Hyperglycemic diabetic emergencies fall into two broad categories: diabetic ketoacidosis and hyperosmolar non-ketotic coma. Both emergencies have a relatively high mortality: approximately 5 per cent for diabetic ketoacidosis and 50 per cent for hyperosmolar non-ketotic coma ( HiJJman 1991; Hammon.d,,§Dd..,WaiIi.S 1992;

Lebovitz 1995). The high mortality is probably related as much to the underlying chronic organ impairment and precipitating factors as to the acute physiological disturbance. For all these reasons, patients with diabetic emergencies are at high risk of further pathophysiological insults, such as hypoxia and ischemia, and they require rapid and competent resuscitation. It is recommended that these high-risk patients are managed in an intensive care environment until they are fully resuscitated and stable.

Patients with diabetic ketoacidosis have decreased or absent insulin levels, whereas patients with hyperosmolar non-ketotic coma have more of a peripheral resistance to insulin. Hyperglycemia, which leads to glycosuria and an osmotic diuresis, occurs in both types of patients. The osmotic diuresis can result in large fluid and electrolyte losses. Lipolysis, free fatty acid release, and ketone formation also occur in patients with diabetic ketoacidosis.

Precipitating factors in both conditions include infection, myocardial infarction, thromboembolic disorders, and poor patient compliance with medication. The principles of management for the two conditions are similar. Common aspects of management will be considered below. Initial assessment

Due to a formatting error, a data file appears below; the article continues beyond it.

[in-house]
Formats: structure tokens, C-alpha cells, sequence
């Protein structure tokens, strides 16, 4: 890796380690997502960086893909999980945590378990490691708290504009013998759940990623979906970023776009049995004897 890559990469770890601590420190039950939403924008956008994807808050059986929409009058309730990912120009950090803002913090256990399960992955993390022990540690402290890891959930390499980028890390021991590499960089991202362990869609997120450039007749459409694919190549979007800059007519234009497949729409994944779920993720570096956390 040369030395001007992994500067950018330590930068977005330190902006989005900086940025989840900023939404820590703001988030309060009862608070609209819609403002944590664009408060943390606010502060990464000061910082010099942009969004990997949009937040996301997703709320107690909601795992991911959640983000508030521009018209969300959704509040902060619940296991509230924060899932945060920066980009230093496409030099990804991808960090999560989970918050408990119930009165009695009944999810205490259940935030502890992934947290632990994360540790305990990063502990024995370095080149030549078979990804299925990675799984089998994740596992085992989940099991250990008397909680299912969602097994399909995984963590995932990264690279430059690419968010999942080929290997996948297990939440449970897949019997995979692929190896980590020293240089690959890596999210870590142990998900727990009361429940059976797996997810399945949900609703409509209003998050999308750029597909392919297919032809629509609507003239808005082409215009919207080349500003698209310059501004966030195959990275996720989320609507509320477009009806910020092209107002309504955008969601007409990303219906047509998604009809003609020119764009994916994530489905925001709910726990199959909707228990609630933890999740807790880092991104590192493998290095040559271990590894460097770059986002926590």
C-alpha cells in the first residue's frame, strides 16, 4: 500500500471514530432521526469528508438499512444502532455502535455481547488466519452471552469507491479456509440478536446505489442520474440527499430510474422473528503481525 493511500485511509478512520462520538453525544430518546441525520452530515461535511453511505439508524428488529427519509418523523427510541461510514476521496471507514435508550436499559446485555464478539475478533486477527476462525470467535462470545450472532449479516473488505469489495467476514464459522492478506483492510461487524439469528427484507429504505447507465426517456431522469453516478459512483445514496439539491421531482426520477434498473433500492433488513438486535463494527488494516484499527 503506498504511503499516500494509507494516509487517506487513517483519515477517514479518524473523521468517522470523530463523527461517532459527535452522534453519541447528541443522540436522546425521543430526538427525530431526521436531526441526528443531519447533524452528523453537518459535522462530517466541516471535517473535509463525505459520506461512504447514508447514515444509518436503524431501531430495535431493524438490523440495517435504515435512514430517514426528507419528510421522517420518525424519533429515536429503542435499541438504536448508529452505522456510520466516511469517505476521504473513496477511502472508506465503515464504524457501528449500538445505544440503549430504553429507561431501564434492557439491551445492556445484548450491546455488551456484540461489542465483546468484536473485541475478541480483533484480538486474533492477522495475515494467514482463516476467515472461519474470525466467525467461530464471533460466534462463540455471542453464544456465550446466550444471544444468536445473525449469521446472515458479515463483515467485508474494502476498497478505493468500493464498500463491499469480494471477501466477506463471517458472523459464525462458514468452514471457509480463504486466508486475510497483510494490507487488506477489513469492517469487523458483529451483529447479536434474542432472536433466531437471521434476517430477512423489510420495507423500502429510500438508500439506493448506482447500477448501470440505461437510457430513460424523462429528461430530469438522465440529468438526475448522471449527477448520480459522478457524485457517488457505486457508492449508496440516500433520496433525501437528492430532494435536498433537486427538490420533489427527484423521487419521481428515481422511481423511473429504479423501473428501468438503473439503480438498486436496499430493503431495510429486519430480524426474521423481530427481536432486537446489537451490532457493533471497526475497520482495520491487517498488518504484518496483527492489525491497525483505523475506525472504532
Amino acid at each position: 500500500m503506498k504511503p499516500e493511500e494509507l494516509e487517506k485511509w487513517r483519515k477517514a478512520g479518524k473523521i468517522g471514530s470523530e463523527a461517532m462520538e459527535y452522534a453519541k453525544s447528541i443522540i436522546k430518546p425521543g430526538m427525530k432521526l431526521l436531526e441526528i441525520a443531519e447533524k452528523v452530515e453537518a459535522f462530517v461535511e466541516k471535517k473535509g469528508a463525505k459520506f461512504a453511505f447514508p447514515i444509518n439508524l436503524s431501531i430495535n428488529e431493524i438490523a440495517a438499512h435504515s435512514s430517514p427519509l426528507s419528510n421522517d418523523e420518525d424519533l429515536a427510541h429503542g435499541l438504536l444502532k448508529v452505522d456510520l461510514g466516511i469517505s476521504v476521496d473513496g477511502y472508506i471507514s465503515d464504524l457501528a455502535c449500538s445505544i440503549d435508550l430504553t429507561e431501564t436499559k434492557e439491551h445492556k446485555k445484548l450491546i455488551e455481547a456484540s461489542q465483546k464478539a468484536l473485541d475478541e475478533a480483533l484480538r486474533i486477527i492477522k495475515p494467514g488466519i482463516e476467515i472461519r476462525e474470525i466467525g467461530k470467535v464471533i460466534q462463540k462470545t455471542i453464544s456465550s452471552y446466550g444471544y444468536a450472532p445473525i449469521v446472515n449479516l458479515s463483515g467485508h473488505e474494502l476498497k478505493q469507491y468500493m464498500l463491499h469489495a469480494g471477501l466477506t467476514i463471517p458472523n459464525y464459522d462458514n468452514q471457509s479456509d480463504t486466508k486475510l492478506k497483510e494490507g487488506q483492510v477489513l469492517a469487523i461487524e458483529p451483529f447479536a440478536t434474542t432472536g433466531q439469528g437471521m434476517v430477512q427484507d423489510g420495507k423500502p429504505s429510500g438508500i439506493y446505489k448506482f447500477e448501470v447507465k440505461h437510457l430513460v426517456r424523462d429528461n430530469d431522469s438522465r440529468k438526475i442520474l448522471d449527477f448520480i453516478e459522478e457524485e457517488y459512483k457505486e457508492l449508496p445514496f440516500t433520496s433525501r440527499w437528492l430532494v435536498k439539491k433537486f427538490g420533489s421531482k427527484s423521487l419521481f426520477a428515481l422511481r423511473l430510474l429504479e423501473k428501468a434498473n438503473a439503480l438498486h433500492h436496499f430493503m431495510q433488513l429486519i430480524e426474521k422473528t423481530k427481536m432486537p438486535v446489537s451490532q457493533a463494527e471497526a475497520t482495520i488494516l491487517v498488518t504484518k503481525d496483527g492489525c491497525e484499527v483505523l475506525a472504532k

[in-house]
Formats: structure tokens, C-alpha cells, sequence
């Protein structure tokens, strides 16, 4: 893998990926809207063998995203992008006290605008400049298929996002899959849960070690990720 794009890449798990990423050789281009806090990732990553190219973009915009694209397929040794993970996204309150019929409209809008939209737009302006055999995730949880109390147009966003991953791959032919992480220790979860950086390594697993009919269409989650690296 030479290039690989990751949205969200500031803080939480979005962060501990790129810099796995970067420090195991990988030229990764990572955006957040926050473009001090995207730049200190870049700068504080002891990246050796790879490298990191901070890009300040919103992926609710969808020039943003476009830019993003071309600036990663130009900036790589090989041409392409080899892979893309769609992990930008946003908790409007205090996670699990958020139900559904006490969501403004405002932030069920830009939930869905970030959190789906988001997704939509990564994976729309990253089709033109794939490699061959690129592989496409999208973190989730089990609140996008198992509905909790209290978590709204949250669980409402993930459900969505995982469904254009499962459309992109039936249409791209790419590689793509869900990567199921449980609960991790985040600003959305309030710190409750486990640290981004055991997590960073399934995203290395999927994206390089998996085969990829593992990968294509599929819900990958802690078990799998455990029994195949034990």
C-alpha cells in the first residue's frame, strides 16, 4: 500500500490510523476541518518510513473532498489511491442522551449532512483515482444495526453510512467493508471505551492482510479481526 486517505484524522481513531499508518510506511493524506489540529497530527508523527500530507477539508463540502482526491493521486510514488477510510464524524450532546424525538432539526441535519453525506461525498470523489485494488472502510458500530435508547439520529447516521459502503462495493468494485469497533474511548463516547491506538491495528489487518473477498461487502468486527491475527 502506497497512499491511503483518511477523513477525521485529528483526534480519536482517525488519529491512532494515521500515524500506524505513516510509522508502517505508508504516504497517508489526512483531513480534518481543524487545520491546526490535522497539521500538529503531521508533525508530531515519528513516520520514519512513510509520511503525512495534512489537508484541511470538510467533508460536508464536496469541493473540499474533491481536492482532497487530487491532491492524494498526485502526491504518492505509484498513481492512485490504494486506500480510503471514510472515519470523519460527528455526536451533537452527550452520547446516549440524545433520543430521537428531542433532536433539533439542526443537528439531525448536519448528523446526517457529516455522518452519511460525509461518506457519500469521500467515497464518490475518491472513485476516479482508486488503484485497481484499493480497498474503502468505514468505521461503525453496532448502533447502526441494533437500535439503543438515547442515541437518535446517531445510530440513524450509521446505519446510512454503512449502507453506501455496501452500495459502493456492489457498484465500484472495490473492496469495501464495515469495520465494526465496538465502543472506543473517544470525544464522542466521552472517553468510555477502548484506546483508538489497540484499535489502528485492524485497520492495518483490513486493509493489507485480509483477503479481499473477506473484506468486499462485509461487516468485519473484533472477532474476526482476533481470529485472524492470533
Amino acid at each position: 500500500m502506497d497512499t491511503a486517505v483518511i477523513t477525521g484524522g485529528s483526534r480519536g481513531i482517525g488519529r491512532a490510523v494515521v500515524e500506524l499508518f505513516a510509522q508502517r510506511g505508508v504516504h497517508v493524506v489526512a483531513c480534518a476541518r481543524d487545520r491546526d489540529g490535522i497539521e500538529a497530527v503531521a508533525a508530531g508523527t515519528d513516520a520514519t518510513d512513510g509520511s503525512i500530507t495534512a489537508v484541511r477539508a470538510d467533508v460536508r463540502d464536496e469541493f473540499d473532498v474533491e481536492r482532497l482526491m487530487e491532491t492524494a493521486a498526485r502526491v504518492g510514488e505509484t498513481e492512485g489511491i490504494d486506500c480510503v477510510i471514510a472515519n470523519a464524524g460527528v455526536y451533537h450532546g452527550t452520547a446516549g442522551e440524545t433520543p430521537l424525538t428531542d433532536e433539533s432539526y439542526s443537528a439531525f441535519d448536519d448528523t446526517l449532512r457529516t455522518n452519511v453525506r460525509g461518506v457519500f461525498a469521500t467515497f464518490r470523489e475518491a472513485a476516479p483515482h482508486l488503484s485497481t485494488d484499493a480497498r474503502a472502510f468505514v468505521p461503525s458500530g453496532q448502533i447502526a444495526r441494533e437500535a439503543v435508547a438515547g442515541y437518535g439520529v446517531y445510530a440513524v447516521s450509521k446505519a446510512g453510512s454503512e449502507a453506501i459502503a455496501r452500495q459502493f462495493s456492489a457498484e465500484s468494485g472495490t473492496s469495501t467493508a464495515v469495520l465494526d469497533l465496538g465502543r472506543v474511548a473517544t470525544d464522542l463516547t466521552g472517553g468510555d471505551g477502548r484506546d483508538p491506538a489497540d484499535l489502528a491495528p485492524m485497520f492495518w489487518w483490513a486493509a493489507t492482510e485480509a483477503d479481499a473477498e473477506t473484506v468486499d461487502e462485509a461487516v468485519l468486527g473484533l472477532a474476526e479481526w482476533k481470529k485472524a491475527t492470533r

Most current textbooks and reviews begin by recommending insulin replacement as first-line treatment for diabetic emergencies. Although this seems logical, it is not the highest priority. Neither the lack of insulin nor the high blood glucose are in themselves an immediate threat to the patient's life. It is the pathophysiological sequelae of the high blood glucose such as hypovolemia and hypoxia which demand immediate attention. Patients with diabetic emergencies require the same standardized approach as any other life-threatening emergency—airway, breathing, and circulation (,.BIalt0D..,§Dd..,K.r.aD,e 1992).

Control and protection of the airway is the first priority. Approximately 10 per cent of patients with diabetic ketoacidosis are initially unconscious, and the majority of patients with hyperosmolar non-ketotic coma are comatose. Control of the airway may simply require positioning or an oral airway. However, there should be a low threshold for intubating an unconscious patient. Patients with a Glasgow Coma Scale of 9 or less require intubation.

Attention to breathing is the next priority. Patients with diabetic ketoacidosis are normally hyperventilating as a result of the metabolic acidosis. The lung fields on chest radiography are typically overexpanded. Comatose patients are at risk of aspiration. Patients with hyperosmolar non-ketotic coma are usually older and more obese than those with diabetic ketoacidosis. This, combined with a decrease in the level of consciousness, can predispose to basal collapse and pneumonia. Oxygen requirements need to be assessed with pulse oximetry and arterial blood gases. For a conscious patient, continuous positive airway pressure via a mask may be beneficial for prevention and treatment of basal collapse. Occasionally, intubation and artificial ventilation are also necessary. Once the airway and breathing have been assessed and initial treatment undertaken, hypovolemia should be corrected.

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